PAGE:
On December 26, 1993, the Packers were playing the visiting Los Angeles Raiders. On a second-down swing pass to running back Randy Jordan, Butler forced a fumble that was recovered by Reggie White at the Raiders' 35-yard-line. After running with the ball for 10 yards, White lateraled to Butler, who ran the remaining 25 yards into the end zone and then made a spontaneous leap into the arms of fans in the south bleachers. The Packers went on to win 28-0 to clinch what would be the first of six consecutive playoff berths.

For their part, the Packers encourage the practice – even labeling a section of the stadium the Lambeau Leap Zone. On their webpage dedicated to the area, they detail some of the tougher logistical challenges a Green Bay player may encounter while attempting it:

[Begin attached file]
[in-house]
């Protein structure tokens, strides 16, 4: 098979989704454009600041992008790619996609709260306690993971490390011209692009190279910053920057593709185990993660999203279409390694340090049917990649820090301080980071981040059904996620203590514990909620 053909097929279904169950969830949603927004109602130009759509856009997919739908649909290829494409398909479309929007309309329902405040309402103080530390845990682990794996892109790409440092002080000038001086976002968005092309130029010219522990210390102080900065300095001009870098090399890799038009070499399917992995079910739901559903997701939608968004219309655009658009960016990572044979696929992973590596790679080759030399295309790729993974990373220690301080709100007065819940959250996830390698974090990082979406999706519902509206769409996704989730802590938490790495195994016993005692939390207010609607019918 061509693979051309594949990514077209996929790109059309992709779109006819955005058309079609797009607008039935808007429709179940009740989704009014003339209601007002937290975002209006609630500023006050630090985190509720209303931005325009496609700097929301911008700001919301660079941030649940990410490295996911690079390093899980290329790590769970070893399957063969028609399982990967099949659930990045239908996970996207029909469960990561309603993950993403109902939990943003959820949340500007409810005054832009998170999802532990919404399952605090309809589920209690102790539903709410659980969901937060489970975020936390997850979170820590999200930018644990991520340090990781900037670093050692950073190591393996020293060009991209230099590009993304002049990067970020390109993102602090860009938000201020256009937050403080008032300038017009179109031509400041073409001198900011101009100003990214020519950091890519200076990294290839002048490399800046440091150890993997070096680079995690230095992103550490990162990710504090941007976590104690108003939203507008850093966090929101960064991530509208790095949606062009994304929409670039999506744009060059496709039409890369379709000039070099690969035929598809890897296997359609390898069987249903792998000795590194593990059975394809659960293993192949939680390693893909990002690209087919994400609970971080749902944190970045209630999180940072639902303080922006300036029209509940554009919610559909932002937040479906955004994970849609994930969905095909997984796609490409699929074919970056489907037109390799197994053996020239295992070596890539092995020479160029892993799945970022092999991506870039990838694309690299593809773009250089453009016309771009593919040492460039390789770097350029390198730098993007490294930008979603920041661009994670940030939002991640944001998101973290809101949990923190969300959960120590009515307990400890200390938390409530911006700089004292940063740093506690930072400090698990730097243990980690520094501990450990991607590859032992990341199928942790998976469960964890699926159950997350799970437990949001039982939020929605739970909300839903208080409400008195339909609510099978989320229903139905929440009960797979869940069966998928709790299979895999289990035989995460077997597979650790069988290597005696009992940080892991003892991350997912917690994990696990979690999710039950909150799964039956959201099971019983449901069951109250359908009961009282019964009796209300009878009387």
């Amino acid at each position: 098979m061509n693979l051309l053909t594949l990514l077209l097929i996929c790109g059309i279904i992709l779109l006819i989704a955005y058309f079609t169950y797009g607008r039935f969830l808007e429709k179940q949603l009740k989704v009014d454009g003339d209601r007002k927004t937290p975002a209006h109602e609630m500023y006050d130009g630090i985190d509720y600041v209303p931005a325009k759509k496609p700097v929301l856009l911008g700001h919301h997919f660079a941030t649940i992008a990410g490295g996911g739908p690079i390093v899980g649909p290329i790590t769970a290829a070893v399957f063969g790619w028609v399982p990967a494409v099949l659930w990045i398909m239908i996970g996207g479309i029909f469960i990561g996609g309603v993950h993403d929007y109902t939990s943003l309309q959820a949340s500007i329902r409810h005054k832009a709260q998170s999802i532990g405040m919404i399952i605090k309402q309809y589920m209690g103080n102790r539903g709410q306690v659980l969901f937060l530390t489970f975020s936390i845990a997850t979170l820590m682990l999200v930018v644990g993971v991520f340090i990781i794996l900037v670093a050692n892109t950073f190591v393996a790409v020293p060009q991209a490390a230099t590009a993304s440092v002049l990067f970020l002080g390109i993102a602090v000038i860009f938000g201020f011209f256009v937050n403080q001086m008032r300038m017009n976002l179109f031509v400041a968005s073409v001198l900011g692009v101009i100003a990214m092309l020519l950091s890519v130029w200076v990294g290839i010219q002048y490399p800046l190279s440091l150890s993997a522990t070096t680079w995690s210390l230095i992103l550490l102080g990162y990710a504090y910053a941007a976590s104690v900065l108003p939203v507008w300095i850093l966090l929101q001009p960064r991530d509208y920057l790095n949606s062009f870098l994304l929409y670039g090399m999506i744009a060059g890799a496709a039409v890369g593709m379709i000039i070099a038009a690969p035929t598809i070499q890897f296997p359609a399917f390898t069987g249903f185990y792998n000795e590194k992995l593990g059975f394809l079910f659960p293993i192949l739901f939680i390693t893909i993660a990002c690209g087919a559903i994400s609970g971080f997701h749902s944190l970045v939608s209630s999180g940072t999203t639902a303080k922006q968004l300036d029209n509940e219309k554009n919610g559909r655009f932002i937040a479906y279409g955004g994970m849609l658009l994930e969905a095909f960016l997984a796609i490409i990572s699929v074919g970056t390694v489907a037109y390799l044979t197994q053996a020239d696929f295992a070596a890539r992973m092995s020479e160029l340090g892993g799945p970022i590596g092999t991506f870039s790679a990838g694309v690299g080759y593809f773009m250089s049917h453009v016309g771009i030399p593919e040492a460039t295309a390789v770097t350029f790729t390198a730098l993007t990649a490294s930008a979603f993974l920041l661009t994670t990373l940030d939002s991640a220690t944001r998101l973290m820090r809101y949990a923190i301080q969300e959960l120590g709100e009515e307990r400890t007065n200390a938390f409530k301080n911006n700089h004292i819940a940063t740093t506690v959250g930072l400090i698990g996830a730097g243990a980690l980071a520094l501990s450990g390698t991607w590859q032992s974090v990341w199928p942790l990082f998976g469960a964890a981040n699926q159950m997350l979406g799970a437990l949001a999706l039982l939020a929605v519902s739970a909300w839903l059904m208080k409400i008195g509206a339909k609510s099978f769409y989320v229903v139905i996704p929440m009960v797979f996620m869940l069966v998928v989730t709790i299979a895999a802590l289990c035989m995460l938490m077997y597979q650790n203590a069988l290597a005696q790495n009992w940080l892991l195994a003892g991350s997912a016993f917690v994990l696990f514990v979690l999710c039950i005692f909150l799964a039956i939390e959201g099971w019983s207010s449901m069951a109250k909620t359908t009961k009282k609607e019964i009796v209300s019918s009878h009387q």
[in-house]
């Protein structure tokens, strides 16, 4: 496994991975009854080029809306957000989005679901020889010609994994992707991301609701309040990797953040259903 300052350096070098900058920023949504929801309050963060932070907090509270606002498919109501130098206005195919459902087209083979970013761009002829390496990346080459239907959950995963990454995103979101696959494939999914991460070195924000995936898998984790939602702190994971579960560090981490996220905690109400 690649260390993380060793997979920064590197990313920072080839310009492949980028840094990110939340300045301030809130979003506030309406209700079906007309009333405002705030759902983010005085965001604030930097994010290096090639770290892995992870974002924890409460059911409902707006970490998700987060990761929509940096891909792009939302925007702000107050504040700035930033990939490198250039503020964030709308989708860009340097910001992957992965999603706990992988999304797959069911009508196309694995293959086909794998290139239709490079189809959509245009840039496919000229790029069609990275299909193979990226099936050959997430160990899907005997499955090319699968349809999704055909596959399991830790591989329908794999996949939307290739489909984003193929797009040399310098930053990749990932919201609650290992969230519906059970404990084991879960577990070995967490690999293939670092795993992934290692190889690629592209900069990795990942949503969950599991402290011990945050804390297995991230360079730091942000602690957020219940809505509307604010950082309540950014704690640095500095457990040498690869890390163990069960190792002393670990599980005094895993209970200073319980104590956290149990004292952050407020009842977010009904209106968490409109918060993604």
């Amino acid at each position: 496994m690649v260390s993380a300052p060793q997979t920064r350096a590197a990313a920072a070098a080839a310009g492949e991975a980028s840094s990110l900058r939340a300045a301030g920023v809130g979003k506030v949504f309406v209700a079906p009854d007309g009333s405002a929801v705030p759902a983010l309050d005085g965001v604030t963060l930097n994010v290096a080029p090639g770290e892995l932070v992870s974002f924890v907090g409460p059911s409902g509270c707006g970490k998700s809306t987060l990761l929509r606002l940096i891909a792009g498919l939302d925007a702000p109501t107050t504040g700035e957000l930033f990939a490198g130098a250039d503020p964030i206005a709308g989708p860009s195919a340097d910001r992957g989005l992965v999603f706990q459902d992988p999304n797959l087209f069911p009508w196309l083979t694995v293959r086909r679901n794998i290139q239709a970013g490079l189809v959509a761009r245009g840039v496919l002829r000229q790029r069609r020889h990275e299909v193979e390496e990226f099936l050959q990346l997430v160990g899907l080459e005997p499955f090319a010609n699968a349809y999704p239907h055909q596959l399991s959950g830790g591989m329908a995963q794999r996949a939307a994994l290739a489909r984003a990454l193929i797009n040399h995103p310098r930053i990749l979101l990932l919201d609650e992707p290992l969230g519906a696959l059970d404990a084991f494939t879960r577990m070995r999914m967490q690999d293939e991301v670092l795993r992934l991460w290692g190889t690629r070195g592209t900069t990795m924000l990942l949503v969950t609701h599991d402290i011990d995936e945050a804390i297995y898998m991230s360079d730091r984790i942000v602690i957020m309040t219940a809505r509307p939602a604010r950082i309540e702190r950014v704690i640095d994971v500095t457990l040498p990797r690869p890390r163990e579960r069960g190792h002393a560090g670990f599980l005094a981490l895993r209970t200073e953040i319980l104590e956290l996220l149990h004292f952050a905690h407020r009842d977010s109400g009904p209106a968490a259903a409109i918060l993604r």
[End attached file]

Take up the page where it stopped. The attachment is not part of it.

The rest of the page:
Some “leaps” are very graceful and flamboyant, while some are somewhat awkward with heavier players barely getting the loft to clear the barrier separating the field from the stands. At times slightly chagrined, but still festive, bulkier Packers have been “helped” into the stands by fans who tugged them up and over when the player couldn’t quite muster the feat unassisted.

Presented here, for the historical record, is the original Lambeau Leap:

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iStock // Ekaterina Minaeva
technology
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Man Buys Two Metric Tons of LEGO Bricks; Sorts Them Via Machine Learning
May 21, 2017
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iStock // Ekaterina Minaeva